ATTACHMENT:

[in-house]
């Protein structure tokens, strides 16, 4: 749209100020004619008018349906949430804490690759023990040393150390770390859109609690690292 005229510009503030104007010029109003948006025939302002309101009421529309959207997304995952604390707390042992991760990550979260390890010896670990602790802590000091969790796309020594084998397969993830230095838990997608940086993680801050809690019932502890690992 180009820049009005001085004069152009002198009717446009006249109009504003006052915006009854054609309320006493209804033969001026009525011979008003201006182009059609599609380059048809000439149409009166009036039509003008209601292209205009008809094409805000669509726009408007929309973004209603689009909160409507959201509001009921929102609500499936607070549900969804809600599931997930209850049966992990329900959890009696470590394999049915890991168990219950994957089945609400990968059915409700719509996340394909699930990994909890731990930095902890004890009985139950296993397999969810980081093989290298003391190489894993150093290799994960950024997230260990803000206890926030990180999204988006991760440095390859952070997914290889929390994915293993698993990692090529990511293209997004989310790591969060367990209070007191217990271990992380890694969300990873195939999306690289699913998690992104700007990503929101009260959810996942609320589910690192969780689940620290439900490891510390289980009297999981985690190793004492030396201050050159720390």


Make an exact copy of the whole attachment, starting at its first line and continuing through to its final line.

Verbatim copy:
[in-house]
């Protein structure tokens, strides 16, 4: 749209100020004619008018349906949430804490690759023990040393150390770390859109609690690292 005229510009503030104007010029109003948006025939302002309101009421529309959207997304995952604390707390042992991760990550979260390890010896670990602790802590000091969790796309020594084998397969993830230095838990997608940086993680801050809690019932502890690992 180009820049009005001085004069152009002198009717446009006249109009504003006052915006009854054609309320006493209804033969001026009525011979008003201006182009059609599609380059048809000439149409009166009036039509003008209601292209205009008809094409805000669509726009408007929309973004209603689009909160409507959201509001009921929102609500499936607070549900969804809600599931997930209850049966992990329900959890009696470590394999049915890991168990219950994957089945609400990968059915409700719509996340394909699930990994909890731990930095902890004890009985139950296993397999969810980081093989290298003391190489894993150093290799994960950024997230260990803000206890926030990180999204988006991760440095390859952070997914290889929390994915293993698993990692090529990511293209997004989310790591969060367990209070007191217990271990992380890694969300990873195939999306690289699913998690992104700007990503929101009260959810996942609320589910690192969780689940620290439900490891510390289980009297999981985690190793004492030396201050050159720390």